“Here is my gift, not roses on your grave, not sticks of burning incense. You lived aloof, maintaining to the end your magnificent disdain. You drank wine, and told the wittiest jokes, and suffocated inside stifling walls. Alone you let the terrible stranger in, and stayed with her alone. Now you’re gone, and nobody says a word about your troubled and exalted life. Only my voice, like a flute, will mourn at your dumb funeral feast. Oh, who would have dared believe that half-crazed I, I, sick with grief for the buried past, I, smoldering on a slow fire, having lost everything and forgotten all, would be fated to commemorate a man so full of strength and will and bright inventions, who only yesterday it seems, chatted with me, hiding the tremor of his mortal pain.”—Anna Akhmatova, “In Memory of M. B.,” translated by Max Hayward and Stanley Kunitz (via proustitute)
I aspire to write like you. Hell, even create one of your sentences in my head would be heavenly. To make people see, smell and breathe your experiences is a true gift.
You are so kind! Thank you! I don’t mean this to sound like knee-jerk false modesty after a compliment, but I am constantly convinced that I don’t have what it takes to pursue a career in writing. I keep dreaming of it, though. It’s what I picture myself doing when I imagine myself happy and content.
Yesterday my father came to visit. He brought me three things - a mix CD, a book about cult movies, and a map. He’s always giving me maps, as if he imagines me wandering lost through the city all the time. My bookshelves are cluttered with guidebooks. I love him for it.
We drove around sunny Brooklyn, pointing out restaurants that might be good for lunch. We settled on a burger joint and ordered milkshakes - mine strawberry, his vanilla. We sat outside at a tiny table and watched the people go by, dog-walkers and nannies, bicyclists in full spandex gear. I pointed out all the pink-blossoming trees.
We talked about my sister’s upcoming wedding. I still can’t get over the ridiculousness of it. I can’t believe we’re not still seven and nine, playing dress up in the spidery basement of my old house. We played “school” in the guest room. She was bossy and I was less than eager to learn. Now she teaches first grade. How could she possibly get married? It’s absurd, the very idea.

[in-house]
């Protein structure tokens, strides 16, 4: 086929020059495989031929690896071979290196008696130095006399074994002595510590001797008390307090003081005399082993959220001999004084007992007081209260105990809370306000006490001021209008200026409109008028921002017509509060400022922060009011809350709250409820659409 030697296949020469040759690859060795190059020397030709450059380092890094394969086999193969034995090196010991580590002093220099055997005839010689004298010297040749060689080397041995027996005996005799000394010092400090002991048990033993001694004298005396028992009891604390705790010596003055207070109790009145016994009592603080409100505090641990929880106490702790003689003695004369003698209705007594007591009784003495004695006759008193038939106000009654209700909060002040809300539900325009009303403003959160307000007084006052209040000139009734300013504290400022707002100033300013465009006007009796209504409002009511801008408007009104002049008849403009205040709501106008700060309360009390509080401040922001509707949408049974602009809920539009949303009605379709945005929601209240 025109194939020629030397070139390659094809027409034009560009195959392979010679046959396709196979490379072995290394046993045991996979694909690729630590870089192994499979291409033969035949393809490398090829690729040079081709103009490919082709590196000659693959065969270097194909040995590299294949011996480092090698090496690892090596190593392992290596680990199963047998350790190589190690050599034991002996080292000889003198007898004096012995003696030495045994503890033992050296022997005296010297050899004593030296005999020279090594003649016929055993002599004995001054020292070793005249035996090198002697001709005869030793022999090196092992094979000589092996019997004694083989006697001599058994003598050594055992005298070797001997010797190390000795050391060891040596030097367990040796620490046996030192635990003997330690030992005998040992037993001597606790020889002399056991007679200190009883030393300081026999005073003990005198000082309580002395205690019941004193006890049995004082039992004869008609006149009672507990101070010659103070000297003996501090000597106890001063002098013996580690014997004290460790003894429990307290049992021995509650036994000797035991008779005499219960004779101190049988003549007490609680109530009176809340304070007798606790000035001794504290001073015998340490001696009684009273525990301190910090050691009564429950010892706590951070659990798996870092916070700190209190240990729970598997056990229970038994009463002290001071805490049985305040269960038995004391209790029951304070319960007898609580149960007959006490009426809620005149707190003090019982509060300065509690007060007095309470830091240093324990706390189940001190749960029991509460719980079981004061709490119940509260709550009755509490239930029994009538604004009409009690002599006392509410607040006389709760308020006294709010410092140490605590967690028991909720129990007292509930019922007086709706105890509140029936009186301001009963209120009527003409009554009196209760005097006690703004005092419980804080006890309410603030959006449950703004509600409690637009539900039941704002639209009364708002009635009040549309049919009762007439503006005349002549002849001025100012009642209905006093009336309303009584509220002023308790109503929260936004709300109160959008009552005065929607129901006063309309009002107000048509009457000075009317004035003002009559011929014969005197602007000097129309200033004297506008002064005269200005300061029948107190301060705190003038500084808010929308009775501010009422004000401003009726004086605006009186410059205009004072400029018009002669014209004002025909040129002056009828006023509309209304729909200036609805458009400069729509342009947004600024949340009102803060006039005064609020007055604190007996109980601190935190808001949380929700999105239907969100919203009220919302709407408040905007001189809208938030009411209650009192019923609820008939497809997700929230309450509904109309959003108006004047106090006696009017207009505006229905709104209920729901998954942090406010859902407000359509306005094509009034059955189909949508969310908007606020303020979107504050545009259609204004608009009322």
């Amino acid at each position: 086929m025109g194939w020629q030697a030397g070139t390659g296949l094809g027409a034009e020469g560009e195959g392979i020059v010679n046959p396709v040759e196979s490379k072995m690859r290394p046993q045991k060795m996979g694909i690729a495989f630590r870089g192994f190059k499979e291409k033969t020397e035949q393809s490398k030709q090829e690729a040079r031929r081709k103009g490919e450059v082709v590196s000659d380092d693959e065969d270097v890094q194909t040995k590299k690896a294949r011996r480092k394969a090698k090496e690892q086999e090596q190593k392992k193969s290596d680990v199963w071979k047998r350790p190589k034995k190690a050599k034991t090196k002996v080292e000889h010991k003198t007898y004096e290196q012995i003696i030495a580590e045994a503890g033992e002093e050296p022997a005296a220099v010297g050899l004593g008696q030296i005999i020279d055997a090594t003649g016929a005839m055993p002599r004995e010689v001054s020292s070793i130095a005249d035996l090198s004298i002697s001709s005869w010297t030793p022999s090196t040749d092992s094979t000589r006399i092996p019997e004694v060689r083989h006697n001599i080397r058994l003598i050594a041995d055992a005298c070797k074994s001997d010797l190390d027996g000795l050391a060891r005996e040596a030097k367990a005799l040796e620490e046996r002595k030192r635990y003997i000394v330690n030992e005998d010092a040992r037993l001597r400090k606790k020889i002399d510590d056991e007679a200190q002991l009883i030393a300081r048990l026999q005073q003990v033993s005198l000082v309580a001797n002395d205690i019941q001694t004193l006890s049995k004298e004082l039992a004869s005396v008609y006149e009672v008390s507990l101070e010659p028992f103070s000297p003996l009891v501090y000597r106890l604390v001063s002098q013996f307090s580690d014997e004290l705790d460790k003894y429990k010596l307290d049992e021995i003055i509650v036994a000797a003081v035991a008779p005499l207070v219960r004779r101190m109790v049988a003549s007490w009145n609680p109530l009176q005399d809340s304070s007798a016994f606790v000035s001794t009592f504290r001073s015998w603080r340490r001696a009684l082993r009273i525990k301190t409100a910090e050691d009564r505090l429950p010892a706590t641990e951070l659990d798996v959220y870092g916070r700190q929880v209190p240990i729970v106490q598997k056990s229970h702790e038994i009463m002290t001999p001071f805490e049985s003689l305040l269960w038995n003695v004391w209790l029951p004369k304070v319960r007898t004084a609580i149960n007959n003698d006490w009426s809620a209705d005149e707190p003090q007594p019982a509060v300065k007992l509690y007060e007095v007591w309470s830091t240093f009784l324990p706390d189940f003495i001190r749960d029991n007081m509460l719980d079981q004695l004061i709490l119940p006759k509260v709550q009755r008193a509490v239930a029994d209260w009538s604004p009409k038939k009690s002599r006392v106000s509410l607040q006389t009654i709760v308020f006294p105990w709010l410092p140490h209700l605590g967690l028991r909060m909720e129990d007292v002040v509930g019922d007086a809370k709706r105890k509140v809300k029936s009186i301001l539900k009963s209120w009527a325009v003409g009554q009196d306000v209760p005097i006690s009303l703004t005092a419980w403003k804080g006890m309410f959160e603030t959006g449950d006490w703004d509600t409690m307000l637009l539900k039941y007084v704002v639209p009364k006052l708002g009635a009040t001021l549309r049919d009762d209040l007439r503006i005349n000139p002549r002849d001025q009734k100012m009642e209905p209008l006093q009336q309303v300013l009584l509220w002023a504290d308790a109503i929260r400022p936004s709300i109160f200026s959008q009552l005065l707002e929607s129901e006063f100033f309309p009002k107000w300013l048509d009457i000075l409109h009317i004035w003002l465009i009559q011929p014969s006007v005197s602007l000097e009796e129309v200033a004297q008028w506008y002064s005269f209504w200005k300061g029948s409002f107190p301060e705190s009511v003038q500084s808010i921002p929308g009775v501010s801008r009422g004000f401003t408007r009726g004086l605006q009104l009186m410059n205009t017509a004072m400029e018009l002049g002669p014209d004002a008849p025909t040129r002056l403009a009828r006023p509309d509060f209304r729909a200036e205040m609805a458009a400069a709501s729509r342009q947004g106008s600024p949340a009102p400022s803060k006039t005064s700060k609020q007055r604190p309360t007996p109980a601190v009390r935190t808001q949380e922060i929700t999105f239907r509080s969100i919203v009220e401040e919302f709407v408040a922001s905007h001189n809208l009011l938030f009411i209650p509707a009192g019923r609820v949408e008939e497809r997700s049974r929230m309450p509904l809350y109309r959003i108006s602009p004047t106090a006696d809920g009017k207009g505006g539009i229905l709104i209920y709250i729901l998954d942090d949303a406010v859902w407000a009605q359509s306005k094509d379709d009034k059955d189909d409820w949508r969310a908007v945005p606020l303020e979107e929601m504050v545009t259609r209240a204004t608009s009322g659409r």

We talked about my grandfather and great uncle, how they used to be athletes, and now barely rise from their leather reclining chairs. A friend of my father’s died. He was sixty. My father’s face was tired.
I invited him up to my apartment, but there weren’t any parking spaces, so we hugged goodbye while the car behind us honked. I was relieved because I didn’t want him to see what a mess the place was. “When will I see you again?” he asked. “I don’t know,” I said, and felt old. Old enough to sit for a very long time.
I want to know what's it is like to kiss a girl and, on a completely different note, I'm afraid I won't like where my job takes me.
Curiosity didn’t kill the cat, not exploring those curiosities did. Do everything you want to do, one thing at a time. Don’t wait.
Re: the job - I’m very afraid of this. My best advice is to stay where you are, but don’t stop actively looking for other opportunities that might suit you better. Don’t be afraid to look outside your field, go on interviews, and apply for jobs you don’t think you’ll get. That can be the scariest of all.
If you do not mind, can you share the links to some of your favorite blogs and the titles of your favorite books? I love all of the quotes your post and all the classy fashion. Your blog is one of my favorites. If I had a more personal blog, or a blog as wonderful as yours, I wouldn't be anonymous right now.
I periodically share the links to tumblrs I’m really enjoying. I love giving and getting blog recommendations on here. I’m overdue to post another one, but until I do, here are the links to my past picks:
As for book titles, I’d recommend The Torn Skirt by Rebecca Godfrey, The Story of a Marriage by Andrew Sean Greer, Behind the Attic Wall by Sylvia Cassedy, Lolita by Vladimir Nabokov, Inamorata by Joseph Gangemi, Kissing the Witch by Emma Donoghue, The Complete Poems of Anne Sexton, A Heartbreaking Work of Staggering Genius by Dave Eggers, and Geek Love by Katherine Dunn.